10 July 2011
by Alex Maxwell
The first noticeable thing about this year's Projects Review occurs before you even step inside the hallowed black door. There is no pavilion. Like last year, it seems all large scale productions will, and have, taken place at Hooke Park, the Dorset forest owned and operated by the school. That's not to say they are winding down fabrication. The opposite in fact, with a new masters course, Design & Make, which is based in Dorset. The current as yet un-built project is a 500m2 workshop, which will be the first of a new campus.
The second noticeable thing is the front AA Gallery, which has been set up with some slatted wood bleachers along one wall, awaiting FORMAT. This is a new 'live magazine' exploring the various ways discourse takes place, through seminars, screenings, and 'real-life 3D presentations'.
The third, and major, thing, though perhaps least obvious, about the show is its curation. Gone is the sequential programming of unit a following unit b. Instead, the Units are grouped via theme, theory, or research interests. It works well throughout, with some interesting juxtapositions thrown up. Foundation's explorations in prosthetics next to the Design Research Lab's digital and analogue computational systems next to First year's Rube Goldberg machine.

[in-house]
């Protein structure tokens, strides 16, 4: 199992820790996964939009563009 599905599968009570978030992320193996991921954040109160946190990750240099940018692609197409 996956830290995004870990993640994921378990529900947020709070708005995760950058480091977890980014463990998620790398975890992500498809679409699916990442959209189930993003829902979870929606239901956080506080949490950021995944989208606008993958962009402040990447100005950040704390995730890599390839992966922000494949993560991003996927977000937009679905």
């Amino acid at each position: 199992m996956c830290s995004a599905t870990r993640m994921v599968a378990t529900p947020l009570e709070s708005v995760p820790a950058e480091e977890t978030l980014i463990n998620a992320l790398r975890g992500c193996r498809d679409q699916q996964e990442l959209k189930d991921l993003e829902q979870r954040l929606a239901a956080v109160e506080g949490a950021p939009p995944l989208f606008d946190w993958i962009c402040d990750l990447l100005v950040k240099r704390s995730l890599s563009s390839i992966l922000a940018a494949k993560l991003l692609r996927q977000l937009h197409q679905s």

The problem I find is that there is very little break in the onslaught of quality work, there is no dull unit which you can glaze over in preparation for the next. As such I had difficulty picking out specific projects to review, not least because sometimes all there is to a project is one image or model. With this variety and depth of work one could spend an inordinate amount of time pontificating. Instead I will pick out some of the work that tickled my personal interests.
Liam Young and Kate Davis' Unknown Field Division used a trip across Australia's uninhabited interior, reporting and speculating from the vast landscapes containing excavations, techno arrays, and aboriginal mythology. Oliviu Lugojan's film and drawings for a choreographed military airspace was the pick of a strong display.
Inter 8 investigated dynamic tensions in Little Havana, the epicentre of the Cuban community in Miami. Once the political issues had been framed, a spatial expression was suggested making use of a particular fabrication process. Having spent time living in a Cuban community, I always find it interesting what others perceive to be the issues faced.
Brett Steele, the AA Director, says in the introduction notes that 'great schools build audiences for new architectural ideas'. There are plenty on offer in Bedford Square, and one could do worse than be part of this audience.
All the projects can be found on the micro site here.